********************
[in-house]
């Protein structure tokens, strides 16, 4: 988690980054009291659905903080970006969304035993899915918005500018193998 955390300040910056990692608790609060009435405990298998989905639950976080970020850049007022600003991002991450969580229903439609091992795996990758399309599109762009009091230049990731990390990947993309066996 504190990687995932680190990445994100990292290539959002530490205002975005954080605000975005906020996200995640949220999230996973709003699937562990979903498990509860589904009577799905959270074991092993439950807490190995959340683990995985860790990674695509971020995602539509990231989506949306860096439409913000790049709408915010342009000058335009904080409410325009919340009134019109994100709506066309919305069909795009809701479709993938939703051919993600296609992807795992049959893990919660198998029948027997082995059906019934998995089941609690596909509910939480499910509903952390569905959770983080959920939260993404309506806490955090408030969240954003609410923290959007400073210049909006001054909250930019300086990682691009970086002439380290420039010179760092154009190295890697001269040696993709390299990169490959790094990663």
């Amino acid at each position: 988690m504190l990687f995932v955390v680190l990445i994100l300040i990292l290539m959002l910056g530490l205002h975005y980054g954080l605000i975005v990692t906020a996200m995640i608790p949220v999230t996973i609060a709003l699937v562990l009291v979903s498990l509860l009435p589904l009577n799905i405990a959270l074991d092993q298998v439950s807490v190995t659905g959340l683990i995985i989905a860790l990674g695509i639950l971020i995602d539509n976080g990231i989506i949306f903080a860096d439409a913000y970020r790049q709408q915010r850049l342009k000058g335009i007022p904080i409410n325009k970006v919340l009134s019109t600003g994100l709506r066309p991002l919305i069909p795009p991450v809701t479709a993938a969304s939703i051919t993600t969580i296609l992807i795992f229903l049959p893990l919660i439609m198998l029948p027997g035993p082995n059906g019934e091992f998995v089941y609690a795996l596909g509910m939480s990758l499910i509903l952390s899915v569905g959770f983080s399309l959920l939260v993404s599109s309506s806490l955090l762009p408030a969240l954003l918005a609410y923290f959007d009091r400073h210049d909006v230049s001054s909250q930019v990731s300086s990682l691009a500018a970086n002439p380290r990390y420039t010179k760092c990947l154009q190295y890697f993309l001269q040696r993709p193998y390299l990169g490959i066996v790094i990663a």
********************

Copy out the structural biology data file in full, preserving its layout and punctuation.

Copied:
[in-house]
């Protein structure tokens, strides 16, 4: 988690980054009291659905903080970006969304035993899915918005500018193998 955390300040910056990692608790609060009435405990298998989905639950976080970020850049007022600003991002991450969580229903439609091992795996990758399309599109762009009091230049990731990390990947993309066996 504190990687995932680190990445994100990292290539959002530490205002975005954080605000975005906020996200995640949220999230996973709003699937562990979903498990509860589904009577799905959270074991092993439950807490190995959340683990995985860790990674695509971020995602539509990231989506949306860096439409913000790049709408915010342009000058335009904080409410325009919340009134019109994100709506066309919305069909795009809701479709993938939703051919993600296609992807795992049959893990919660198998029948027997082995059906019934998995089941609690596909509910939480499910509903952390569905959770983080959920939260993404309506806490955090408030969240954003609410923290959007400073210049909006001054909250930019300086990682691009970086002439380290420039010179760092154009190295890697001269040696993709390299990169490959790094990663």
């Amino acid at each position: 988690m504190l990687f995932v955390v680190l990445i994100l300040i990292l290539m959002l910056g530490l205002h975005y980054g954080l605000i975005v990692t906020a996200m995640i608790p949220v999230t996973i609060a709003l699937v562990l009291v979903s498990l509860l009435p589904l009577n799905i405990a959270l074991d092993q298998v439950s807490v190995t659905g959340l683990i995985i989905a860790l990674g695509i639950l971020i995602d539509n976080g990231i989506i949306f903080a860096d439409a913000y970020r790049q709408q915010r850049l342009k000058g335009i007022p904080i409410n325009k970006v919340l009134s019109t600003g994100l709506r066309p991002l919305i069909p795009p991450v809701t479709a993938a969304s939703i051919t993600t969580i296609l992807i795992f229903l049959p893990l919660i439609m198998l029948p027997g035993p082995n059906g019934e091992f998995v089941y609690a795996l596909g509910m939480s990758l499910i509903l952390s899915v569905g959770f983080s399309l959920l939260v993404s599109s309506s806490l955090l762009p408030a969240l954003l918005a609410y923290f959007d009091r400073h210049d909006v230049s001054s909250q930019v990731s300086s990682l691009a500018a970086n002439p380290r990390y420039t010179k760092c990947l154009q190295y890697f993309l001269q040696r993709p193998y390299l990169g490959i066996v790094i990663a």